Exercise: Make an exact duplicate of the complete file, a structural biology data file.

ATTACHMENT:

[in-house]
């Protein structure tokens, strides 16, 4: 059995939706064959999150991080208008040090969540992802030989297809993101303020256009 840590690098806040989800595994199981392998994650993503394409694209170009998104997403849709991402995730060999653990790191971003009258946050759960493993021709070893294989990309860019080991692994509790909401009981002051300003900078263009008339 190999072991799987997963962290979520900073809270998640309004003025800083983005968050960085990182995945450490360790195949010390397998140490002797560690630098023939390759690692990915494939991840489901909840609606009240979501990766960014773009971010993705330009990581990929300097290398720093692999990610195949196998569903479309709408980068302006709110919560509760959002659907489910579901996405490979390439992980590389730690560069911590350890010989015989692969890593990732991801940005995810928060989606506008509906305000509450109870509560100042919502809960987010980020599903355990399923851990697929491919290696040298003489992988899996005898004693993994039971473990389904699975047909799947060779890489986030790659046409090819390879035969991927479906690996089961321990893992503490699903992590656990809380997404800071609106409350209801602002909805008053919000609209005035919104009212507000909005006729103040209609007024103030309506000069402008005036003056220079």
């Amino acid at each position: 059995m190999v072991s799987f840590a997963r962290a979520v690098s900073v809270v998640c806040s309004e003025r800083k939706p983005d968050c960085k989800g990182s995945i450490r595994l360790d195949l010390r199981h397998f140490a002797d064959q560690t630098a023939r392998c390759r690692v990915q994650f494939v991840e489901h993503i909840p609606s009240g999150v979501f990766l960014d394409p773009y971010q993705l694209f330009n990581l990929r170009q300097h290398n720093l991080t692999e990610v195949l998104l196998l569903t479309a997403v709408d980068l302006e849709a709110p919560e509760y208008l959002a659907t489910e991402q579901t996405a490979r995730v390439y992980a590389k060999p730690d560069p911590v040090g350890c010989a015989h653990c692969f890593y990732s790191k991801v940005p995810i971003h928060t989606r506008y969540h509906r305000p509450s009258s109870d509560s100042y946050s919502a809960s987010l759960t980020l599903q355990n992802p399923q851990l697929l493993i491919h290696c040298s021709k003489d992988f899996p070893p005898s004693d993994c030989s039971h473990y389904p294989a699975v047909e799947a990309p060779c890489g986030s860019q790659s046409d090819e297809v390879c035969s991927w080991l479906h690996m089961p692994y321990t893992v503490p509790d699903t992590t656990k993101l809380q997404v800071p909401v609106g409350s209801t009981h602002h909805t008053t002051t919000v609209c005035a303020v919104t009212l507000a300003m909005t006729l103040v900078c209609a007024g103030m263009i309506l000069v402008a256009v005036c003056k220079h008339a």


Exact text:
[in-house]
């Protein structure tokens, strides 16, 4: 059995939706064959999150991080208008040090969540992802030989297809993101303020256009 840590690098806040989800595994199981392998994650993503394409694209170009998104997403849709991402995730060999653990790191971003009258946050759960493993021709070893294989990309860019080991692994509790909401009981002051300003900078263009008339 190999072991799987997963962290979520900073809270998640309004003025800083983005968050960085990182995945450490360790195949010390397998140490002797560690630098023939390759690692990915494939991840489901909840609606009240979501990766960014773009971010993705330009990581990929300097290398720093692999990610195949196998569903479309709408980068302006709110919560509760959002659907489910579901996405490979390439992980590389730690560069911590350890010989015989692969890593990732991801940005995810928060989606506008509906305000509450109870509560100042919502809960987010980020599903355990399923851990697929491919290696040298003489992988899996005898004693993994039971473990389904699975047909799947060779890489986030790659046409090819390879035969991927479906690996089961321990893992503490699903992590656990809380997404800071609106409350209801602002909805008053919000609209005035919104009212507000909005006729103040209609007024103030309506000069402008005036003056220079």
């Amino acid at each position: 059995m190999v072991s799987f840590a997963r962290a979520v690098s900073v809270v998640c806040s309004e003025r800083k939706p983005d968050c960085k989800g990182s995945i450490r595994l360790d195949l010390r199981h397998f140490a002797d064959q560690t630098a023939r392998c390759r690692v990915q994650f494939v991840e489901h993503i909840p609606s009240g999150v979501f990766l960014d394409p773009y971010q993705l694209f330009n990581l990929r170009q300097h290398n720093l991080t692999e990610v195949l998104l196998l569903t479309a997403v709408d980068l302006e849709a709110p919560e509760y208008l959002a659907t489910e991402q579901t996405a490979r995730v390439y992980a590389k060999p730690d560069p911590v040090g350890c010989a015989h653990c692969f890593y990732s790191k991801v940005p995810i971003h928060t989606r506008y969540h509906r305000p509450s009258s109870d509560s100042y946050s919502a809960s987010l759960t980020l599903q355990n992802p399923q851990l697929l493993i491919h290696c040298s021709k003489d992988f899996p070893p005898s004693d993994c030989s039971h473990y389904p294989a699975v047909e799947a990309p060779c890489g986030s860019q790659s046409d090819e297809v390879c035969s991927w080991l479906h690996m089961p692994y321990t893992v503490p509790d699903t992590t656990k993101l809380q997404v800071p909401v609106g409350s209801t009981h602002h909805t008053t002051t919000v609209c005035a303020v919104t009212l507000a300003m909005t006729l103040v900078c209609a007024g103030m263009i309506l000069v402008a256009v005036c003056k220079h008339a």